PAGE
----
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SALT LAKE CITY — Utah Jazz owner Gail Miller took the podium with a smile.
"It's funny how a few words can make us so happy," Miller said.
Those words: Salt Lake City will host the 2023 NBA All-Star Game.
On Wednesday, in a press conference featuring Miller, NBA commissioner Adam Silver, Gov. Gary R. Herbert, Salt Lake City Mayor Jackie Biskupski and Larry H. Miller Group CEO Steve Starks, the Utah Jazz and the NBA announced that one of the league's marquee events will be returning to Utah — 30 years after it first hosted the midseason spectacle.
"I think it's a tremendous compliment to the state of Utah, city of Salt Lake and Jazz fans to have an event like that," Jazz coach Quin Snyder said.
In February of 1993, John Stockton and Karl Malone stood at center court of what was then the Delta Center and together hoisted the All-Star Game MVP trophy.
Could Donovan Mitchell and Rudy Gobert be doing the same thing 30 years later?
"Big-time events in sports are part of the DNA of this state and part of this city," Silver told the crowd assembled in the Vivint Smart Home Arena atrium.
With that history — which includes the 2002 Winter Olympics — and the longevity of the Miller family as stewards of the franchise, the league has always been partial to bringing the All-Star game back to Utah. But the Jazz needed to do some updating to make it plausible.
It's long been a tradition for the NBA to bring the All-Star festivities to newer arenas in an attempt to show them off to the world. The Jazz needed to do something to put their arena back on the NBA's map. Cue a $125 million renovation.
"When we started this project, three or four years ago, this was exactly the type of event that we hoped would come back," Starks said.
The renovation gave the arena a facelift, including new seats, new vendors, an atrium, upgraded locker room and overall a more modern feel. It returned the beloved edifice back to a world-class venue and the NBA noticed.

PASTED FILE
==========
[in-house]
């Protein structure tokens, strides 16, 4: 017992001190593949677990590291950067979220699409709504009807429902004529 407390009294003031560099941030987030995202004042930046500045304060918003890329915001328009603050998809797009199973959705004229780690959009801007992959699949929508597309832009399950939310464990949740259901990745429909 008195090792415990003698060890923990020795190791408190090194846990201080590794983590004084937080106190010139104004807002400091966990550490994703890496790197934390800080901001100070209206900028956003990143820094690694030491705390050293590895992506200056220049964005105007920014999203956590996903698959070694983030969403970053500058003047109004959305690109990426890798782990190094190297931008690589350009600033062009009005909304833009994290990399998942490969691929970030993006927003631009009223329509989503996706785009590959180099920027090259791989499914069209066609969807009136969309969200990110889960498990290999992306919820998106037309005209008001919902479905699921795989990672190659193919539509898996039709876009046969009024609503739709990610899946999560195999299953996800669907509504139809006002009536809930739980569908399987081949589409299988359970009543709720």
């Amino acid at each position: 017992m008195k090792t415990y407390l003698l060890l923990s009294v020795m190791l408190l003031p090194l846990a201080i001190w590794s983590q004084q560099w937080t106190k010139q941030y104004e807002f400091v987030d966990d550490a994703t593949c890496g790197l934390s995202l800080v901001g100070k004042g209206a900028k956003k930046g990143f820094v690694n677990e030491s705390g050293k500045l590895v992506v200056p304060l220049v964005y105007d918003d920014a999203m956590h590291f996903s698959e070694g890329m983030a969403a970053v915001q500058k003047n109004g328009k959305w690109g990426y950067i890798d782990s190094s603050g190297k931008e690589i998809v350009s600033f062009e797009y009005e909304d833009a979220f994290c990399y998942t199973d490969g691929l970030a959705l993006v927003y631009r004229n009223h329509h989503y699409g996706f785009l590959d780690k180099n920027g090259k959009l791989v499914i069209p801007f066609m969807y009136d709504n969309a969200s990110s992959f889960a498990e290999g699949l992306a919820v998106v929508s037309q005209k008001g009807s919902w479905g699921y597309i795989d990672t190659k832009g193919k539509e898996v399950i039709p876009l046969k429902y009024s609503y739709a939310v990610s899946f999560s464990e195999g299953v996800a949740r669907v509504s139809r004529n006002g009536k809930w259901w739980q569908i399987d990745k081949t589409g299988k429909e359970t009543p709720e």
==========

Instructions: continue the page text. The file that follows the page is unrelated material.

"I think frankly, the final piece was the renovation that Steve talked about to this arena," Silver said, "which puts it in the top tier arenas anywhere in the world."
And more than worthy to host an All-Star game once again.
Starks said he doesn't anticipate there will be any major arena updates needed between now and 2023.
"The goal, when we started that process, was to return it to first-class within the league and within the world, and we certainly accomplished that," Starks said. "That there's always going to be capital invested in the arena to keep it at the front edge of innovation and make it a great experience for our fans. But we don't see anything that's critically missing."
It wasn't just the Jazz that have been pushing for the All-Star game to return to Salt Lake. There was a reason that Herbert and Biskupski were present on Wednesday: This is a statewide affair.
The state of Utah, Salt Lake City and county, Utah Sports Commission, Utah Office of Tourism and Visit Salt Lake all joined in the bid. There are some massive benefits of having the NBA world descend on your city. Herbert estimated that there will be a $45-50 million economic impact from the week's festivities.
"It's great," Gobert said. "I think the city will embrace it and the city deserves it. So I think it's great."